Paul-Andre Walker

Paul-Andre Walker

Paul-Andre is the Managing Editor at SportsMax.tv. He comes to the role with almost 20 years of experience as journalist. That experience includes all facets of media. He began as a sports Journalist in 2001, quickly moving into radio, where he was an editor before becoming a news editor and then an entertainment editor with one of the biggest media houses in the Caribbean.

Jamaican international Alex Marshall is realizing his dream of landing an overseas contract after it was announced he would join Canadian Premier League outfit, HFX Wanderers FC.

The 21-year-old Jamaican, who until recently, plied his trade with Red Stripe Premier League outfit, Cavalier SC, has played for the Reggae Boyz on seven occasions, but will now join up with a former rival in axed Trinidad and Tobago football team coach, Stephen Hart.

Hart was head coach of the Soca Warriors during their most recent runs at the top of the Caribbean pile but was axed after declining results and rifts with the Trinidad and Tobago Football Association over payment and treatment of the programme.

Wanderers are a newly formed CPL outfit, much like the league, and was created to fulfil the idea of having a top-flight team from Halifax, Nova Scotia.

The league is split into two seasons, Spring and Fall and includes seven teams so far.

Wanderers finished fourth in the league’s inaugural Spring season with 11 points, 10 behind eventual winners, Calgary FC.

Wanderers would then falter badly in the Fall season, falling to last place with just 17 points. The side scored 21 goals from 18 games but seem intent on doing better this coming season with the addition of Marshall.

The attacking midfielder will join fellow Caribbean man, Akeem Garcia of Trinidad and Tobago, who ended the season, the club’s leading scorer with seven goals.

Midfielder, Andre Rampersad is also from Trinidad and Tobago.

Wanderers FC have also signed national striker, Alessandro Riggi.

Marshall is looking to revive his professional career after showing much promise as a schoolboy.

Playing from the Jamaica under-17 team in a Caribbean Football Union tournament, Marshall was voted Most Valuable Player and has since had some brilliant moments with Cavalier SC.

Those performances did not go unnoticed and he made his debut with the senior Reggae Boyz in 2017 as a teenager.

Despite earning a historic World Championship silver medal and a World Athletics Diamond League win in 2019, Jamaican triple jumper Shanieka Ricketts will be tweaking her preparations for the Olympics in Tokyo, Japan.

According to Ricketts coach and husband, Kerry Lee Ricketts, Shanieka will be working on more technical advances to her jumping, which will mean she competes less ahead of the Olympics.

That method is in stark contrast to the way Ricketts approached last year when she had what has been her most successful season to date.

Ricketts competed in 15 meets last year but her coach says she won’t need as many this time around.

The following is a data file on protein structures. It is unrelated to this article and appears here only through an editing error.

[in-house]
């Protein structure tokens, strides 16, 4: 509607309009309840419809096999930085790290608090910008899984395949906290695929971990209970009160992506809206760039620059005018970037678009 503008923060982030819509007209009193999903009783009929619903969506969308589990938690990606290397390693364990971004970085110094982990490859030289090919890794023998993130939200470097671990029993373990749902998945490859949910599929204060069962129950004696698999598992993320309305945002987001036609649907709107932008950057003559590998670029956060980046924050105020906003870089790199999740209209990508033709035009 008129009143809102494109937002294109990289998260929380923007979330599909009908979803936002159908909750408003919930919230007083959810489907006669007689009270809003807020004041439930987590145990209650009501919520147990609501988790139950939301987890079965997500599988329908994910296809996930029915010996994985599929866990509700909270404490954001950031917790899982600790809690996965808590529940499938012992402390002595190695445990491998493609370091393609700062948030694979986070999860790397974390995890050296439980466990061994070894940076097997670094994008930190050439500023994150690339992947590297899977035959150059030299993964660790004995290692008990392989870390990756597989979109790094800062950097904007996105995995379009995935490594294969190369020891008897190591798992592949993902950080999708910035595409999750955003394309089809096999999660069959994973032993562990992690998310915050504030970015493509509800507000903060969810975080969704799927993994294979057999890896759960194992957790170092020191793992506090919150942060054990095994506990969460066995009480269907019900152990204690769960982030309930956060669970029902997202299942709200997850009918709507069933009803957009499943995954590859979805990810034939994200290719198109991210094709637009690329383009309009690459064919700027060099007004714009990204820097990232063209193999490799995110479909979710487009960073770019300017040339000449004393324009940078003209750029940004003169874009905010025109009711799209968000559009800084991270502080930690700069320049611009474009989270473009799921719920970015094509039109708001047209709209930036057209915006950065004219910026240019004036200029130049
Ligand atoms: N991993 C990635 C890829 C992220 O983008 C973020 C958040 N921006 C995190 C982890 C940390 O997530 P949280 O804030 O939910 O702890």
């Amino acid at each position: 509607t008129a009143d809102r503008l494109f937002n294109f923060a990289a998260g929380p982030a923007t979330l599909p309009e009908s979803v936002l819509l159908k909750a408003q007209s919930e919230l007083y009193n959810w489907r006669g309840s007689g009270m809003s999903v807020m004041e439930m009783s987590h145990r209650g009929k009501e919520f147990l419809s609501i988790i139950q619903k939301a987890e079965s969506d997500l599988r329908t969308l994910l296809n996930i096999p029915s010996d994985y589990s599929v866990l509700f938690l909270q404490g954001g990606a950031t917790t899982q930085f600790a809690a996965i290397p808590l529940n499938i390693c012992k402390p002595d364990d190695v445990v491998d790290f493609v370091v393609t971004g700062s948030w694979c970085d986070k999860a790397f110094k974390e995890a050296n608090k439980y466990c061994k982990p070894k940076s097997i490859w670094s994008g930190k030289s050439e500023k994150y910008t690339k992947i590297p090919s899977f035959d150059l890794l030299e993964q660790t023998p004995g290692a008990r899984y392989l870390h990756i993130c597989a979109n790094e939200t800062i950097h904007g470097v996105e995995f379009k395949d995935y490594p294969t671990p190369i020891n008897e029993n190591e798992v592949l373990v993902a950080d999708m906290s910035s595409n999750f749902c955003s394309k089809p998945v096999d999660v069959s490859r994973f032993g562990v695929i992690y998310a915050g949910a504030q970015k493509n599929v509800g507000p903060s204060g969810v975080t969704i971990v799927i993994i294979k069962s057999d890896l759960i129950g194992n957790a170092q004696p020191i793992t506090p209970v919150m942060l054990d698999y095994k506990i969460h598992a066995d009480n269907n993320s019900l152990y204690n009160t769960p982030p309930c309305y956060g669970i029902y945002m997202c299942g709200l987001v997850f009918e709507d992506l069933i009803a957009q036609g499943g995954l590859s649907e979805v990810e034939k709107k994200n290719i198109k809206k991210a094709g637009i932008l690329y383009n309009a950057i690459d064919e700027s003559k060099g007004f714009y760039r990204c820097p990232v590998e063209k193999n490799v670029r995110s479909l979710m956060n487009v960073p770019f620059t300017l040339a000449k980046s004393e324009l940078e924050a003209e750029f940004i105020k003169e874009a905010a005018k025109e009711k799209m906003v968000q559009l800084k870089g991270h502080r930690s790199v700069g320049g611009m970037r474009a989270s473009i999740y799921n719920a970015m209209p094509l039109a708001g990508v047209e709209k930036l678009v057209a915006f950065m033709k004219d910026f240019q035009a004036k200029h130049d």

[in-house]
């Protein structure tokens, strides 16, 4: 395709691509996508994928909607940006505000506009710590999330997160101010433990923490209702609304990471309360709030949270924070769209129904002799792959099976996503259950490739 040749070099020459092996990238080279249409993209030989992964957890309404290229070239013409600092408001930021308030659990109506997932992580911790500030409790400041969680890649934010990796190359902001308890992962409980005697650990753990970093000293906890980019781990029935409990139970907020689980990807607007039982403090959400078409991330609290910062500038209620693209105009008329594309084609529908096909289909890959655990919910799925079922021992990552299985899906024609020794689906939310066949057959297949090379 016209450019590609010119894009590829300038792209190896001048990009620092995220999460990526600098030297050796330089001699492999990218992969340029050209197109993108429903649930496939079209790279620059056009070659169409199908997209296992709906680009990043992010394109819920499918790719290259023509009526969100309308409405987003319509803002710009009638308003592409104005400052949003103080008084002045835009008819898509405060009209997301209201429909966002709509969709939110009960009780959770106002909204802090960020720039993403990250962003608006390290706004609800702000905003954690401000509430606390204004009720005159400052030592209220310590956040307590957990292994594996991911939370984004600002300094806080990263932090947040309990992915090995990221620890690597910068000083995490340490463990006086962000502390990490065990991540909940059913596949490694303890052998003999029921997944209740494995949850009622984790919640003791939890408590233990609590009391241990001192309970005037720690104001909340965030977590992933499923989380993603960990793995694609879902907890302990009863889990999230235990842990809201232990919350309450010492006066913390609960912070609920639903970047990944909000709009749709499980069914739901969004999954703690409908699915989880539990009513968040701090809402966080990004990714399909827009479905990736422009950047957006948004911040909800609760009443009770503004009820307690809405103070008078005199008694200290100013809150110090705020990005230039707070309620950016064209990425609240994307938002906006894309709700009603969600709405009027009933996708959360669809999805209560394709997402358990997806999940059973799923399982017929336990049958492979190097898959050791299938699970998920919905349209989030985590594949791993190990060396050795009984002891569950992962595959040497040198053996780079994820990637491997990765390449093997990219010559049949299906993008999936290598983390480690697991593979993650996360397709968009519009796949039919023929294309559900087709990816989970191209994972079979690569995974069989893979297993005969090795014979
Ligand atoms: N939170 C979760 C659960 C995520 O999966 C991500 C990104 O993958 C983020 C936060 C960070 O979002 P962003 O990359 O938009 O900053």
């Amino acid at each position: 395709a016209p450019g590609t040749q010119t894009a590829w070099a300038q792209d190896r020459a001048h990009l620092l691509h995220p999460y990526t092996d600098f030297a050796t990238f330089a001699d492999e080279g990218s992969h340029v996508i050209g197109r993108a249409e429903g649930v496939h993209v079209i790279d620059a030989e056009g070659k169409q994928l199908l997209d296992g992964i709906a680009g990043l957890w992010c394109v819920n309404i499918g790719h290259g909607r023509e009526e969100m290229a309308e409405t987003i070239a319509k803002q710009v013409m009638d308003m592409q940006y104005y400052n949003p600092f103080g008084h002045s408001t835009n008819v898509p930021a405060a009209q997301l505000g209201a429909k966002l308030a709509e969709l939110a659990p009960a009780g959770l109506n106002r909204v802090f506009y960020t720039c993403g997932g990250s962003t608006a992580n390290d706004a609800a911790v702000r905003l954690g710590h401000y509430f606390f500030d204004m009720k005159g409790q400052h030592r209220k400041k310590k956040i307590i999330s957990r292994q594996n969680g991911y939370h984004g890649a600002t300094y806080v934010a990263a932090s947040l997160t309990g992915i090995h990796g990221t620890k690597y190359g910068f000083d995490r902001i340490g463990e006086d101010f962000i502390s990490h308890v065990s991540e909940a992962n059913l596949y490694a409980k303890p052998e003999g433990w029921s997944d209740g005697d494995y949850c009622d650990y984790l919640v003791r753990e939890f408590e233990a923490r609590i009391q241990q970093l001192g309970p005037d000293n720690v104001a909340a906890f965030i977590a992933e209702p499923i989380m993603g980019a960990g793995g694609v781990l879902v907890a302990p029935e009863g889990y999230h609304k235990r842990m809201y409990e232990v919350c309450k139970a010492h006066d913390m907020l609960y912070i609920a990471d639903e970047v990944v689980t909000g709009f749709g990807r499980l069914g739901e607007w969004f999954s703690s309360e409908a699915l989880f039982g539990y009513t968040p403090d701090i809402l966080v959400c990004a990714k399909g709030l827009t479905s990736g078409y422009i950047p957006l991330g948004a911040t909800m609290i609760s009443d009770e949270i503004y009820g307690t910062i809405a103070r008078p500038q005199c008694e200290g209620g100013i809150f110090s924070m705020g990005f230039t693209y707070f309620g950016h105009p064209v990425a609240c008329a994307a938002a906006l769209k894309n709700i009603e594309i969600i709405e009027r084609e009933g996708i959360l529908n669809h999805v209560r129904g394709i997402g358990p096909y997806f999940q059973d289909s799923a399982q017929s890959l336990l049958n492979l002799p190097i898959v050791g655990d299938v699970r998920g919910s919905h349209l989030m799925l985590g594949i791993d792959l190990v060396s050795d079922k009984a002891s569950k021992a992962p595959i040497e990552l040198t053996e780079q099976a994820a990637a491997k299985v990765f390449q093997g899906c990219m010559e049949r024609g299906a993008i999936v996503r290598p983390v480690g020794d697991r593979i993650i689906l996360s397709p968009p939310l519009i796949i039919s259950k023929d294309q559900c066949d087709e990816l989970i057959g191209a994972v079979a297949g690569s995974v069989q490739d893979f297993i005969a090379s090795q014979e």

“We won’t need many meets. I think she will probably open at either the Jamaica [International] Invitational if it has a triple jump or the Racers Grand Prix,” said coach Ricketts.

Ricketts pointed out that last year, there was a lot of testing to see what worked and what didn’t.

Now that the testing is over, Ricketts says there is no need to jump as much.

“This year, it’s not so much testing, it’s more of preparation, so we’re just basically going to prepare, prepare, prepare,” he said.

Shanieka Ricketts has been hunting for marks over 15 metres, getting closer with her personal best 14.93 metres. To get there, her coach believes she needs to get her final phase right, something that while there has been improvement, accounting for consistently bigger jumps, she still hasn’t nailed down.

“We’ve been putting in a lot of work in the last phase and we haven’t gotten it yet and we still have some work to do,” said the coach.

“It’s a learning process where, you know, you learn A and then you move on to B. You can’t learn A and B at the same time,” he said.

Despite having a torrid time of international cricket over the last year and a half, three women from the West Indies side have still been picked as part of this decade’s best XI, according to ESPN.

Stafanie Taylor, who scored the most One-Day International runs and is one of the three highest run-scorers in the World in T20 Internationals over the course of the decade, was a shoo-in, while all-rounding legend from the region, Deandra Dottin, also had no equal.

As a bowler, Anisa Mohammed has been the standout spinner this decade and so has also taken her place in the XI.

Taylor, according to ESPN, is joined at the top of the order by New Zealand’s Suzie Bates, while at number three, Australia’s Meg Lanning was a sure pick. At four in the batting line-up comes Indian great, Mithali Raj, who averaged 55.31 in ODIs this decade and 37.18 in T20Is.

England wicketkeeper Sarah Taylor is set to walk at five in the team of the decade, while Australia’s Ellyse Perry and Dottin prop up the rest of the middle order.

The specialist bowlers in the side are made up of Shagnim Ismail, England veteran Anya Shrubsole, Mohammed and South Africa’s Dane van Niekerk.

This decade, Taylor scored 3993 runs at an average of 45.89, which included four centuries and 32 half-centuries. In T20Is, the 28-year-old West Indies captain managed 2639 runs at an average of 35.66 including 14 half-centuries.